Aid agencies are bracing for the worst after Typhoon Haiyan slammed into the Philippines in the early hours of 8 November, triggering landslides, heavy flooding and affecting tens of millions of people.
“We are working closely in support of government and local authorities to assess the life-saving needs of the people affected by this typhoon,” said Julie Hall, acting resident and humanitarian coordinator in the Philippines.
With sustained winds of 315km per hour and gusts as strong as 380km per hour, the category five super typhoon, locally known as Yolanda, struck the central island of Samar before moving west. Heavy rain flooded many areas, with wind felling trees and ripping rooftops from homes. The full extent of the damage remains unknown.
According to the Department of Social Welfare and Development, 36 million people across 37 of the country’s 82 provinces were affected.
While there were no immediate reports of large-scale casualties - only three reported deaths so far - the Global Disaster Alert Coordination System warned that Haiyan could have a "high humanitarian impact" due to its strong winds and the vulnerability of the affected population, while the International Federation of Red Cross and Red Crescent Societies said the humanitarian impact threatened to be “colossal”.
Close to 750,000 residents were pre-emptively evacuated and are now staying in 664 evacuation centres in 31 provinces, the National Disaster Risk Reduction and Management Council reported on the evening of 8 November.
Schoolchildren as well as government workers were sent home, while flights were grounded.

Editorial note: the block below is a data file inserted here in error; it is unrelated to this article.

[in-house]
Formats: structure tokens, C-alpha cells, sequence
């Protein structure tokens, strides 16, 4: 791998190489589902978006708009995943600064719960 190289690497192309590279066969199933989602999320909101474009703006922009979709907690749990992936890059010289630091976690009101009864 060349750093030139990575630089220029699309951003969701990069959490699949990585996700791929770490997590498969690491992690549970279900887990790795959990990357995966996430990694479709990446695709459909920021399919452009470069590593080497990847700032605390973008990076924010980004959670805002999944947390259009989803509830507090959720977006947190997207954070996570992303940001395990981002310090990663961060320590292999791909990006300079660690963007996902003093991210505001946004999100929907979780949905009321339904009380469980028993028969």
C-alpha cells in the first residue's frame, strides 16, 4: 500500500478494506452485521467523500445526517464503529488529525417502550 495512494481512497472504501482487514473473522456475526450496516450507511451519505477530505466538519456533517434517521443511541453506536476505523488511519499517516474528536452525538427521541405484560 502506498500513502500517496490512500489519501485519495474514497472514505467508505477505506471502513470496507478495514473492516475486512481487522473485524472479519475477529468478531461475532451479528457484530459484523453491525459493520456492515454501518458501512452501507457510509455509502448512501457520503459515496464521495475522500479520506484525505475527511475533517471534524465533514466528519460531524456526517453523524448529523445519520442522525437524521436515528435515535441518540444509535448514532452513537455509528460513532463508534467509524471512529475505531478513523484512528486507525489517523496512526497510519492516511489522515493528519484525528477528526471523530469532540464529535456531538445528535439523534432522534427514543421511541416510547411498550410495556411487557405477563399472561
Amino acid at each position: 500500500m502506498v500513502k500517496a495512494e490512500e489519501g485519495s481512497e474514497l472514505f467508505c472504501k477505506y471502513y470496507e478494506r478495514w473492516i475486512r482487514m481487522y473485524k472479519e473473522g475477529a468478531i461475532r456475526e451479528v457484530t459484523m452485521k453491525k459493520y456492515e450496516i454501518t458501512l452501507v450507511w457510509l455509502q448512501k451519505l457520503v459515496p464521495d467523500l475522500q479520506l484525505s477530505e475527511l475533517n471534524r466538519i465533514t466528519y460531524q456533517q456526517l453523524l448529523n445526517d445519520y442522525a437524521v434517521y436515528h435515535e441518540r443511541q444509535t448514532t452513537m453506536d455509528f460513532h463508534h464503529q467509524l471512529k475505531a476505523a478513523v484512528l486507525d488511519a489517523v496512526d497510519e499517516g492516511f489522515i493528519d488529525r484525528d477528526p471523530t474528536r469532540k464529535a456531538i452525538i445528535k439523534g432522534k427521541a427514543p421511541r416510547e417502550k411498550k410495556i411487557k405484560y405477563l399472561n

President Benigno Aquino said he had placed all emergency services on full alert, as well as put on standby at least 20 Navy boats and "fully mission capable" air assets for quick response as the storm's nearly 600km diameter coverage area was expected to affect virtually all of the Philippines.
"Aside from strong winds, rain, the overflowing of our rivers, and the possibility of `lahar’ [mudflows] from Mayon and Bulusan volcanoes (in the eastern Bicol region), we are likewise monitoring the threat of storm surges in more than 100 areas," Aquino said. "Waves in these areas may reach 5-6 metres."
State weather experts said Haiyan was the strongest weather disturbance this year, even stronger than Typhoon Bopha, the strongest in 2012, which ravaged the southern Mindanao region and left 2,000 dead in landslides and flash floods.
Misery for quake victims
Many in the central Philippines are still vulnerable following a 7.2 magnitude quake that struck the central island of Bohol on 15 October.
According to the UN Office for the Coordination of Humanitarian Affairs (OCHA) on 7 November, of the more than 350,000 still displace by the earthquake, the vast majority are opting to stay in mainly makeshift tents outside evacuation centres.
While Bohol was not in the direct path of the typhoon, it was still whipped by heavy rains and powerful winds, adding misery to the quake evacuees.
"People were already in emergency shelters and [under] tarpaulins and the Red Cross has to move those on shorelines away in case of storm surges. They were very vulnerable,” said Nichola Jones, a spokeswoman for the International Committee of the Red Cross team in Bohol.
"The most immediate concerns will continue to be shelters because there could be health problems for people who continue to live outdoors and in makeshift camps," she said.
Catholic Relief Services country head Joe Curry, who is also in Bohol, told IRIN the island was battered by heavy rain but appears to have been largely spared. He noted, however, it could take days before they had a full grasp of the storm’s impact and its effect on ongoing quake relief efforts.
He said an assessment was to be carried out to determine whether the heavy rain had displaced those in IDP camps.
Oxfam said the poor central provinces of Samar and Leyte were the hardest hit by Typhoon Haiyan, with communications and electricity lines down.
On average 20 typhoons strike the Philippines, an archipelago nation of more than 100 million inhabitants, every year, making it one of most disaster-prone countries in the world.